Nitrate leaching from short-hydroperiod floodplain soils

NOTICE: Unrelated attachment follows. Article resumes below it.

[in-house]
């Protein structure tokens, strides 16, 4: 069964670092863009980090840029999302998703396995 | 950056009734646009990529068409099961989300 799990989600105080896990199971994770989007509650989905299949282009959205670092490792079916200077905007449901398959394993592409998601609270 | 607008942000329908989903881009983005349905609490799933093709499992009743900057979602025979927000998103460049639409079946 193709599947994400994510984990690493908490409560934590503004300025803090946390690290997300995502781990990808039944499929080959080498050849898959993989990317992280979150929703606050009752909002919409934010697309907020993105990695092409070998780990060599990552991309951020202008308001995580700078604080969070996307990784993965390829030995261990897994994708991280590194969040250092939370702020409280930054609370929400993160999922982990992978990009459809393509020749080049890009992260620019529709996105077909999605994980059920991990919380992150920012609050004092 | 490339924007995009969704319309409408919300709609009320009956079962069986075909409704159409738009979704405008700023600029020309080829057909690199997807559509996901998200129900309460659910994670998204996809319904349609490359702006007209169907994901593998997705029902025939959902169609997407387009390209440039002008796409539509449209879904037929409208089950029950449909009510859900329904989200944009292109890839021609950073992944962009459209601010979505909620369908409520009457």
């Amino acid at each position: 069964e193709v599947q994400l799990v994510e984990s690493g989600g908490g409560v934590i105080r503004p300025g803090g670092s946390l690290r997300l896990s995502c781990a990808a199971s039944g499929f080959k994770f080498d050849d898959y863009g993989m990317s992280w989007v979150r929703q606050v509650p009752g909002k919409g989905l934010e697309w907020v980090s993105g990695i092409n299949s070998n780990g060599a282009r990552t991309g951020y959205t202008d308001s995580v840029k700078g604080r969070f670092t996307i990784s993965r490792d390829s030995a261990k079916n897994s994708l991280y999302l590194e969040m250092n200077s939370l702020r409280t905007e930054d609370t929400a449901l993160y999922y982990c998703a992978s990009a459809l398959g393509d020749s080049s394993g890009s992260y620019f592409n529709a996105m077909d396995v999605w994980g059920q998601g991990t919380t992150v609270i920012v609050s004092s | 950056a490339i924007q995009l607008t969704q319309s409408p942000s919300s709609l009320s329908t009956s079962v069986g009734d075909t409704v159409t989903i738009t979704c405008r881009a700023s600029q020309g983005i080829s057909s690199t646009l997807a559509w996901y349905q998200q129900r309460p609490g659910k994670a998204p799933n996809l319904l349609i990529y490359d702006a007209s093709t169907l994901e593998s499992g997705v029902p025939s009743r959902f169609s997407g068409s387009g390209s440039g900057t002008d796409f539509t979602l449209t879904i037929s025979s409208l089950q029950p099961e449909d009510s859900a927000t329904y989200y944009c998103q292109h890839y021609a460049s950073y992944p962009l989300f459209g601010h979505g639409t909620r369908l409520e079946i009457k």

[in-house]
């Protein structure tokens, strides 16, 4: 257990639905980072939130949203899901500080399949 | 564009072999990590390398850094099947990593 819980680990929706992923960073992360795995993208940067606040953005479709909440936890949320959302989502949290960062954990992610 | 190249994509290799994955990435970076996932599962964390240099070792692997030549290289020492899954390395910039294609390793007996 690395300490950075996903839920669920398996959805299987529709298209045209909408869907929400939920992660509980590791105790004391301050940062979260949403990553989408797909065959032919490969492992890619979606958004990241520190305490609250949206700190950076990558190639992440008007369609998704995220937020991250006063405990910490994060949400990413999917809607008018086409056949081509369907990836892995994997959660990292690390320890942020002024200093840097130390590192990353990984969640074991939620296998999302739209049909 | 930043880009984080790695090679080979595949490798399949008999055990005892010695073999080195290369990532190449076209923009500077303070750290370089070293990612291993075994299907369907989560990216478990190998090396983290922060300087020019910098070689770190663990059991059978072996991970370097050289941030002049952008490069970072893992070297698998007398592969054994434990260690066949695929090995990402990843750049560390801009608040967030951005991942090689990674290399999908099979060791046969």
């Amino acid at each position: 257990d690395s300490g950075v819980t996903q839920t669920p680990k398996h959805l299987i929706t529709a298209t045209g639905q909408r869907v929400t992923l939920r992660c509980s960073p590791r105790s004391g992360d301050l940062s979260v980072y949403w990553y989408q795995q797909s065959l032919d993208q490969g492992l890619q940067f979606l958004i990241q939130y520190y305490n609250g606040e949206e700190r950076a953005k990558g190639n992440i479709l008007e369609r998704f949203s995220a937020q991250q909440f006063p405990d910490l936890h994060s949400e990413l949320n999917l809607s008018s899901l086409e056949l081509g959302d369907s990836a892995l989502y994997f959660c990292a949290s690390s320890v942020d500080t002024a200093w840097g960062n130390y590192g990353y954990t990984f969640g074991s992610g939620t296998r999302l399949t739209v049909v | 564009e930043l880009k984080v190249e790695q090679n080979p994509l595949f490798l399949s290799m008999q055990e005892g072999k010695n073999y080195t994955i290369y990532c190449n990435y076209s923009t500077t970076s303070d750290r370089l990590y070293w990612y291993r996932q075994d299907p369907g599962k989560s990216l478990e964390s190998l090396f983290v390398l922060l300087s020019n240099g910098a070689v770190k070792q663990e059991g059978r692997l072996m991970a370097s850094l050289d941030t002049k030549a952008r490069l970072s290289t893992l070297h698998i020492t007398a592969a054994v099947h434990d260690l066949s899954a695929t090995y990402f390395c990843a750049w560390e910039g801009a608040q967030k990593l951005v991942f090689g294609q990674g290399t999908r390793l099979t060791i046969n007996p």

Numerous studies have shown the importance of riparian zones to reduce nitrate (NO 3−) contamination coming from adjacent agricultural land. Much less is known about nitrogen (N) transformations and nitrate fluxes in riparian soils with short hydroperiods (1–3 days of inundation) and there is no study that could show whether these soils are a N sink or source. Within a restored section of the Thur River in NE Switzerland, we measured nitrate concentrations in soil solutions as an indicator of the net nitrate production. Samples were collected along a quasi-successional gradient from frequently inundated gravel bars to an alluvial forest, at three different depths (10, 50 and 100 cm) over a one-year period. Along this gradient we quantified N input (atmospheric deposition and sedimentation) and N output (leaching) to create a nitrogen balance and assess the risk of nitrate leaching from the unsaturated soil to the groundwater. Overall, the main factor explaining the differences in nitrate concentrations was the field capacity (FC). In subsoils with high FCs and VWC near FC, high nitrate concentrations were observed, often exceeding the Swiss and EU groundwater quality criterions of 400 and 800 μmol L −1, respectively. High sedimentation rates of river-derived nitrogen led to apparent N retention up to 200 kg N ha −1 yr −1 in the frequently inundated zones. By contrast, in the mature alluvial forest, nitrate leaching exceeded total N input most of the time. As a result of the large soil N pools, high amounts of nitrate were produced by nitrification and up to 94 kg N-NO 3− ha −1 yr −1 were leached into the groundwater. Thus, during flooding when water fluxes are high, nitrate from soils can contribute up to 11% to the total nitrate load in groundwater.